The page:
The next day I shaped the story and soon sent it off to P.C. Zick, my editor, for some honest feedback. She'd worked with Florida Fish & Wildlife, so I wanted to make sure I wasn't making any glaring technical errors with my setting or characters. I chose gators as a nod to my alma mater, and of course I chose turtles as a nod to Baby Mama.
I loved the story, but the ending just seemed...off. It was missing something.
I based the story off of our own journey. We started with 10 embryos, much like the turtles started with 10 eggs in their nest. I researched to make sure that 10 eggs was a reasonable clutch for snapping turtles. It was. I used snapping turtles because I couldn't think of a scenario where sea turtles would be hanging out near alligators. Maybe they do, but I couldn't get past it being kind of weird. I also had a really horrible cheesy ending where the Mama Turtle names her baby Ally Gator Snapping Turtle. I'm super glad I killed that darling. After I slept on it I realized that it was constipation-inducing level of cheese.
I had the first draft written right before we transferred the one surviving embryo Baby Mama and Baby Daddy had from her retrieval. When that transfer ended in miscarriage I realized that was the missing piece of the turtle's journey. Surrogacy isn't just about a woman grabbing an embryo, sticking it in there then popping out a baby like it's some kind of easy bake oven. Loss is a big part of infertility, and there are often several bumps in the road. But those bumps shape the ending.
So I changed it up a bit, and I had Mother Gator carrying two eggs back to the turtles. And although both eggs don't make it back, the ending meant that much more because Mama and Papa Turtle were overjoyed just to be parents. They got the baby they were meant to have.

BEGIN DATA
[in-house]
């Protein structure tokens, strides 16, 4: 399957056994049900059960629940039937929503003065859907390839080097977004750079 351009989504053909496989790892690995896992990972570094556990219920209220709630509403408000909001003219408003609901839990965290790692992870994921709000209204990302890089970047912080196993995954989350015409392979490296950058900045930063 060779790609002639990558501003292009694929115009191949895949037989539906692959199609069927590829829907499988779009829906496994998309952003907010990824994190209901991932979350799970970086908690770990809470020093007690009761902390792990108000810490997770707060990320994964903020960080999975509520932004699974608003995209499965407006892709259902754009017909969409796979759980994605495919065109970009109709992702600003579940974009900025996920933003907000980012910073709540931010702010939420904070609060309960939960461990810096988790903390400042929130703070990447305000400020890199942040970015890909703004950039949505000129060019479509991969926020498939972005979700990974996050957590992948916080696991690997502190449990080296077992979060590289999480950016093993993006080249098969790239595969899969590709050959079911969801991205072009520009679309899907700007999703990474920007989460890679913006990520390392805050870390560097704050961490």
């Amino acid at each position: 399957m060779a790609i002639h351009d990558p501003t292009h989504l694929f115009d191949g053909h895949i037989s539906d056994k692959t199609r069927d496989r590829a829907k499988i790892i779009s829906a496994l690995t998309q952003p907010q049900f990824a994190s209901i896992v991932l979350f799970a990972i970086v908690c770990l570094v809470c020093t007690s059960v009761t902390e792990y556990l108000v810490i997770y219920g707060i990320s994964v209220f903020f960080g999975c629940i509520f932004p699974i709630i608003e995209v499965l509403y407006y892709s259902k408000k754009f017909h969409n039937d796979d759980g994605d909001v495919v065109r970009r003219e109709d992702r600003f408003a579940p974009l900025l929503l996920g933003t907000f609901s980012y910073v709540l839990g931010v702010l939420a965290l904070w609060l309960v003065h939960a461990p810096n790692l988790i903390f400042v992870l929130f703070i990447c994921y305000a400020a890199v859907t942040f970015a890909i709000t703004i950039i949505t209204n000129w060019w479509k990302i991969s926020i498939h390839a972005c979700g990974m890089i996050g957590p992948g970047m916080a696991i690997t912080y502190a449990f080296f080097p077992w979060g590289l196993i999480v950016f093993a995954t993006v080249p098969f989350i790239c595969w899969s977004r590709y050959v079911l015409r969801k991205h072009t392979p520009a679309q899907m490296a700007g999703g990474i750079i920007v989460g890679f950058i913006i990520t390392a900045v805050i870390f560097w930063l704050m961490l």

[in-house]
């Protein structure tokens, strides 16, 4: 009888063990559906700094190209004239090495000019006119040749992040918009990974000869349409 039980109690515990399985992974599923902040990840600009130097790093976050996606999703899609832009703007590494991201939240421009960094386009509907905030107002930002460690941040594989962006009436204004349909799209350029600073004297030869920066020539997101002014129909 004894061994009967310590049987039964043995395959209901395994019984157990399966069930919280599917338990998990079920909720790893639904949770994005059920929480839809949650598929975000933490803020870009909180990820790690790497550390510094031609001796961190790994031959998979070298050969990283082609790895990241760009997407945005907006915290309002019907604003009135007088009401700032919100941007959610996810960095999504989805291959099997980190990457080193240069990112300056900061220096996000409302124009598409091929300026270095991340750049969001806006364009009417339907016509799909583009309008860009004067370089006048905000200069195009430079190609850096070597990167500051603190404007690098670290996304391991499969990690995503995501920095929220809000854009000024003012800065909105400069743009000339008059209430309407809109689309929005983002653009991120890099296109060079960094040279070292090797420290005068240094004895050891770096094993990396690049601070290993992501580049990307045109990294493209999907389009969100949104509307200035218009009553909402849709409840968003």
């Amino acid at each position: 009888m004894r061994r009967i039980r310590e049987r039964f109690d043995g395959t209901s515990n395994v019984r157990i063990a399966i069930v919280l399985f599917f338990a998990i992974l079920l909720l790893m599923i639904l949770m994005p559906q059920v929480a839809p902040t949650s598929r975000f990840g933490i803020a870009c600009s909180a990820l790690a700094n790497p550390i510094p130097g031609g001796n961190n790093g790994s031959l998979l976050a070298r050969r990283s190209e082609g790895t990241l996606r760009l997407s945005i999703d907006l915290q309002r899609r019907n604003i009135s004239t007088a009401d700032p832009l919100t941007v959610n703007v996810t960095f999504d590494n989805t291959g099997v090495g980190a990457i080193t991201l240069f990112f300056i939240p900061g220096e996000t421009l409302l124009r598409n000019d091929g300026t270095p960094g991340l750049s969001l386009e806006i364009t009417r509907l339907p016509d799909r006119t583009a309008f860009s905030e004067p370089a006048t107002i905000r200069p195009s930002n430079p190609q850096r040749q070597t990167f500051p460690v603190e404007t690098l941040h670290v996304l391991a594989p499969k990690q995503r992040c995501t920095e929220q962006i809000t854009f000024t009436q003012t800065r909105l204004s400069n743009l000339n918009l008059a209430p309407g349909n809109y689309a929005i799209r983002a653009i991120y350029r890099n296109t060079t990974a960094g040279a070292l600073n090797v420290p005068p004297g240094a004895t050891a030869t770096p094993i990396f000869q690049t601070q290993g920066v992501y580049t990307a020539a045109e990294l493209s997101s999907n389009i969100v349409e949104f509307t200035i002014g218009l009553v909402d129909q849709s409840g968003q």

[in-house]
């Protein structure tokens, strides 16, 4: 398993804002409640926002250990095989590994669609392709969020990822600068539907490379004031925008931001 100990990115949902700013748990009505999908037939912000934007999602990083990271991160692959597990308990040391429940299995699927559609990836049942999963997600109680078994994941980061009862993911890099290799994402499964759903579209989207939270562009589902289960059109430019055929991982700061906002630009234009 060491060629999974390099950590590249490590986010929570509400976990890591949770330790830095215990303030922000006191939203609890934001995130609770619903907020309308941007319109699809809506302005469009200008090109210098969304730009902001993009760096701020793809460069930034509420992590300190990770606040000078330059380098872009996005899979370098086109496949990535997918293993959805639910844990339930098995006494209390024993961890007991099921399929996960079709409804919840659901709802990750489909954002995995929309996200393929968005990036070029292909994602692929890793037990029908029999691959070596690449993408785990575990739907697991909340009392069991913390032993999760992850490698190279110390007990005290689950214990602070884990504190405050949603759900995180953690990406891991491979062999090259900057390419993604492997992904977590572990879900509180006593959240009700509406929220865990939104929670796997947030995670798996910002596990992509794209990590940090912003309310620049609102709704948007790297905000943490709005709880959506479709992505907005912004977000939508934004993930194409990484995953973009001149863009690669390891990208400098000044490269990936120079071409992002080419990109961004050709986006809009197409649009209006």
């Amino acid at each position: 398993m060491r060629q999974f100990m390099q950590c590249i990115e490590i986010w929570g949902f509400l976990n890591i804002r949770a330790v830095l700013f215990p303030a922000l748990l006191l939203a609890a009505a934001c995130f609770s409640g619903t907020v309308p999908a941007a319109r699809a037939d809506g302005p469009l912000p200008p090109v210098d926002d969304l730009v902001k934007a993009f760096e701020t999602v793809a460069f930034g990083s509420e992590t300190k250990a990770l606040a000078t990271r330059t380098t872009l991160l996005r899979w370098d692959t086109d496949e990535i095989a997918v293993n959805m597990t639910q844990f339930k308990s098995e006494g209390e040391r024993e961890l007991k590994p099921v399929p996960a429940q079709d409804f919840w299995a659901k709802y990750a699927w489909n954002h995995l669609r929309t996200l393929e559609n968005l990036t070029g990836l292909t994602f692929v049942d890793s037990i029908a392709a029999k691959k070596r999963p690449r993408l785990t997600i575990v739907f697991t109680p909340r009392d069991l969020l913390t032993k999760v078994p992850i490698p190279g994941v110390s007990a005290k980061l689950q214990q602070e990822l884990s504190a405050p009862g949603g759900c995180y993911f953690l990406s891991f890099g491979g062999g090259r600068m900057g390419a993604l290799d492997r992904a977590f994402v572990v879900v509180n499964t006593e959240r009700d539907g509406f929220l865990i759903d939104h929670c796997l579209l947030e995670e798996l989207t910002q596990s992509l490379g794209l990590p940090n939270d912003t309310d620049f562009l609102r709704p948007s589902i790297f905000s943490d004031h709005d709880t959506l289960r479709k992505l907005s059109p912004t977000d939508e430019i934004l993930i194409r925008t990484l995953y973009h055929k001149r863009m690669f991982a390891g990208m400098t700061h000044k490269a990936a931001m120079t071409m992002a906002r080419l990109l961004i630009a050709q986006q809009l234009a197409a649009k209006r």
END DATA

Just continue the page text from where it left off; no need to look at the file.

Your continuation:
Rewriting the ending to the story was just the beginning of the real work. I had to now figure out where the heck I was going to find an illustrator. I've got another book I wrote for my kids that I illustrated. It's just a silly story meant just for them, so I really didn't care about having beautiful artwork to accompany it. I haven't even published it because it's just something I pull out for them from time to time.
But the Turtle's Tale needed art. And I just so happened to know a lovely girl who just finished art school at SCAD. I've known Victoria Allen since she was just a wee thing in high school. She's been BFFs with my brother-in-law since my first baby was just a baby.
It also just so happened that she grew up in Louisiana, and my book was set in the swamp. It's like this book was made for her to illustrate. I sent her the manuscript, and the sketches she sent back blew me away. It was almost scary how close to my own ideas they were.
I also didn't realize how lucky I was that she said yes, because not only did she crawl inside my head and pull out the most breathtaking illustrations for this story. But she also did all the design work for the book with only minimal nitpicky feedback from me. (minimal right Vicky?! The hyphens!? The damn trim!)
It was a long road, and at times it seemed to crawl at a turtle's pace. We hit our own snags and hangups with production and printing. But right around Christmas she sent me an email titled FINAL. I couldn't believe it was actually this close.
And so...just about a month before I'm set to bring this sweet little baby into the world and into the loving arms of his parents, we pushed out this amazing story of surrogacy and familial love.
I hope you enjoy A Turtle's Tale as much as I do. I hope it can help surrogates and intended parents to open up communication about what surrogacy is. And at the very least I hope it's just a good read.
Thanks for coming along on this journey. We are just about 6 short weeks away from my due date, so that means we are really headed into the home stretch here! Things should get pretty interesting in the next few weeks as we go on BABY WATCH 2016!